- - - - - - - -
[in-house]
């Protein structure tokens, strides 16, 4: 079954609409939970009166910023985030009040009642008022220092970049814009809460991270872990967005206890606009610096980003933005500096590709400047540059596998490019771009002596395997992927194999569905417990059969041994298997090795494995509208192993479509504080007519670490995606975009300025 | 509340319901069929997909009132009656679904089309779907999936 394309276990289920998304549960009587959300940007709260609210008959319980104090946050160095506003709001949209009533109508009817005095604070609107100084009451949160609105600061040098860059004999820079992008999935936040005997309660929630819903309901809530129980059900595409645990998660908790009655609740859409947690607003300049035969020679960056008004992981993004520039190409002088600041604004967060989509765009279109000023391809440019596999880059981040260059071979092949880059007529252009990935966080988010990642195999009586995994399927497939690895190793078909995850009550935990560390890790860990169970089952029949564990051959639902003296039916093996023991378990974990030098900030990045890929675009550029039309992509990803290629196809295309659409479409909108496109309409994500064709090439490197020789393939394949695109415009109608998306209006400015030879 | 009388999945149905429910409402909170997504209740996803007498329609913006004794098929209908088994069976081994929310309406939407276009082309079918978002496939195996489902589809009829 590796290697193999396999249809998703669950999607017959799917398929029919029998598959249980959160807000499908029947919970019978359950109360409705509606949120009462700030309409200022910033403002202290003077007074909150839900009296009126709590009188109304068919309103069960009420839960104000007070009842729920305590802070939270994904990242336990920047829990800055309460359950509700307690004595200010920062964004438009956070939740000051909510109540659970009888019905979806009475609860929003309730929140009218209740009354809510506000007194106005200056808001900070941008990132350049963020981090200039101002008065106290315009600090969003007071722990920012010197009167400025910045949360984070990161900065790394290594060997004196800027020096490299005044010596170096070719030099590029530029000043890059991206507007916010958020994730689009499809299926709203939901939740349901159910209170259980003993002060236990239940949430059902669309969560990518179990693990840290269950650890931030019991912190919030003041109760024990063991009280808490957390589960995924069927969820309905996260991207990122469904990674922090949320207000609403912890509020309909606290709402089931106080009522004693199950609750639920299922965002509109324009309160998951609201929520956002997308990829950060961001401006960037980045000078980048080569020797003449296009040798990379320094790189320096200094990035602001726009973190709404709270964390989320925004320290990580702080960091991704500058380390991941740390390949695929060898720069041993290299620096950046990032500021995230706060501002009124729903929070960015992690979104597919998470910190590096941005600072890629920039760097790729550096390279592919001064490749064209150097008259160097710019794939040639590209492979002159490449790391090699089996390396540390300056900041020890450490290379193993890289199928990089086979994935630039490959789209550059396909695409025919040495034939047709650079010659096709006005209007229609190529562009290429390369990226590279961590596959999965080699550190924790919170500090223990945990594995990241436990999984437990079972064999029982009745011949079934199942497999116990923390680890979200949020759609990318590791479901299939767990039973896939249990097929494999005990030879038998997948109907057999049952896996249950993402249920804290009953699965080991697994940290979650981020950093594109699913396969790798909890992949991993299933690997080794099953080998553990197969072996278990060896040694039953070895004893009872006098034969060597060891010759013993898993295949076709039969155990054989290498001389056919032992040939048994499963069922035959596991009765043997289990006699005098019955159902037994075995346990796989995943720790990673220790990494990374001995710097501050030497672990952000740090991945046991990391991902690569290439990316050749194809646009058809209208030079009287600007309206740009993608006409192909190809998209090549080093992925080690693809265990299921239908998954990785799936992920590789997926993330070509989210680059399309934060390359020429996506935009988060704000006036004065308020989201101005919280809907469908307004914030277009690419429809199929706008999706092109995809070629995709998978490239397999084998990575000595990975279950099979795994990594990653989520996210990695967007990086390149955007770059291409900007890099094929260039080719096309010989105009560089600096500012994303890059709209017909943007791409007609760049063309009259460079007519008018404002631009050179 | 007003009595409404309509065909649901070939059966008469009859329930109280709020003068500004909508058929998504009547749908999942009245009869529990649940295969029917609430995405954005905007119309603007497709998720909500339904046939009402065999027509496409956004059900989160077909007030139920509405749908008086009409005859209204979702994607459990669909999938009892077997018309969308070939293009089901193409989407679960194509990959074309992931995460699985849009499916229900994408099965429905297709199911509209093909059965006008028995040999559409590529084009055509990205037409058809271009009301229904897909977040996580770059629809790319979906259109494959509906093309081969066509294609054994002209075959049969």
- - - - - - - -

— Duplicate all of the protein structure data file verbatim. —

[in-house]
């Protein structure tokens, strides 16, 4: 079954609409939970009166910023985030009040009642008022220092970049814009809460991270872990967005206890606009610096980003933005500096590709400047540059596998490019771009002596395997992927194999569905417990059969041994298997090795494995509208192993479509504080007519670490995606975009300025 | 509340319901069929997909009132009656679904089309779907999936 394309276990289920998304549960009587959300940007709260609210008959319980104090946050160095506003709001949209009533109508009817005095604070609107100084009451949160609105600061040098860059004999820079992008999935936040005997309660929630819903309901809530129980059900595409645990998660908790009655609740859409947690607003300049035969020679960056008004992981993004520039190409002088600041604004967060989509765009279109000023391809440019596999880059981040260059071979092949880059007529252009990935966080988010990642195999009586995994399927497939690895190793078909995850009550935990560390890790860990169970089952029949564990051959639902003296039916093996023991378990974990030098900030990045890929675009550029039309992509990803290629196809295309659409479409909108496109309409994500064709090439490197020789393939394949695109415009109608998306209006400015030879 | 009388999945149905429910409402909170997504209740996803007498329609913006004794098929209908088994069976081994929310309406939407276009082309079918978002496939195996489902589809009829 590796290697193999396999249809998703669950999607017959799917398929029919029998598959249980959160807000499908029947919970019978359950109360409705509606949120009462700030309409200022910033403002202290003077007074909150839900009296009126709590009188109304068919309103069960009420839960104000007070009842729920305590802070939270994904990242336990920047829990800055309460359950509700307690004595200010920062964004438009956070939740000051909510109540659970009888019905979806009475609860929003309730929140009218209740009354809510506000007194106005200056808001900070941008990132350049963020981090200039101002008065106290315009600090969003007071722990920012010197009167400025910045949360984070990161900065790394290594060997004196800027020096490299005044010596170096070719030099590029530029000043890059991206507007916010958020994730689009499809299926709203939901939740349901159910209170259980003993002060236990239940949430059902669309969560990518179990693990840290269950650890931030019991912190919030003041109760024990063991009280808490957390589960995924069927969820309905996260991207990122469904990674922090949320207000609403912890509020309909606290709402089931106080009522004693199950609750639920299922965002509109324009309160998951609201929520956002997308990829950060961001401006960037980045000078980048080569020797003449296009040798990379320094790189320096200094990035602001726009973190709404709270964390989320925004320290990580702080960091991704500058380390991941740390390949695929060898720069041993290299620096950046990032500021995230706060501002009124729903929070960015992690979104597919998470910190590096941005600072890629920039760097790729550096390279592919001064490749064209150097008259160097710019794939040639590209492979002159490449790391090699089996390396540390300056900041020890450490290379193993890289199928990089086979994935630039490959789209550059396909695409025919040495034939047709650079010659096709006005209007229609190529562009290429390369990226590279961590596959999965080699550190924790919170500090223990945990594995990241436990999984437990079972064999029982009745011949079934199942497999116990923390680890979200949020759609990318590791479901299939767990039973896939249990097929494999005990030879038998997948109907057999049952896996249950993402249920804290009953699965080991697994940290979650981020950093594109699913396969790798909890992949991993299933690997080794099953080998553990197969072996278990060896040694039953070895004893009872006098034969060597060891010759013993898993295949076709039969155990054989290498001389056919032992040939048994499963069922035959596991009765043997289990006699005098019955159902037994075995346990796989995943720790990673220790990494990374001995710097501050030497672990952000740090991945046991990391991902690569290439990316050749194809646009058809209208030079009287600007309206740009993608006409192909190809998209090549080093992925080690693809265990299921239908998954990785799936992920590789997926993330070509989210680059399309934060390359020429996506935009988060704000006036004065308020989201101005919280809907469908307004914030277009690419429809199929706008999706092109995809070629995709998978490239397999084998990575000595990975279950099979795994990594990653989520996210990695967007990086390149955007770059291409900007890099094929260039080719096309010989105009560089600096500012994303890059709209017909943007791409007609760049063309009259460079007519008018404002631009050179 | 007003009595409404309509065909649901070939059966008469009859329930109280709020003068500004909508058929998504009547749908999942009245009869529990649940295969029917609430995405954005905007119309603007497709998720909500339904046939009402065999027509496409956004059900989160077909007030139920509405749908008086009409005859209204979702994607459990669909999938009892077997018309969308070939293009089901193409989407679960194509990959074309992931995460699985849009499916229900994408099965429905297709199911509209093909059965006008028995040999559409590529084009055509990205037409058809271009009301229904897909977040996580770059629809790319979906259109494959509906093309081969066509294609054994002209075959049969």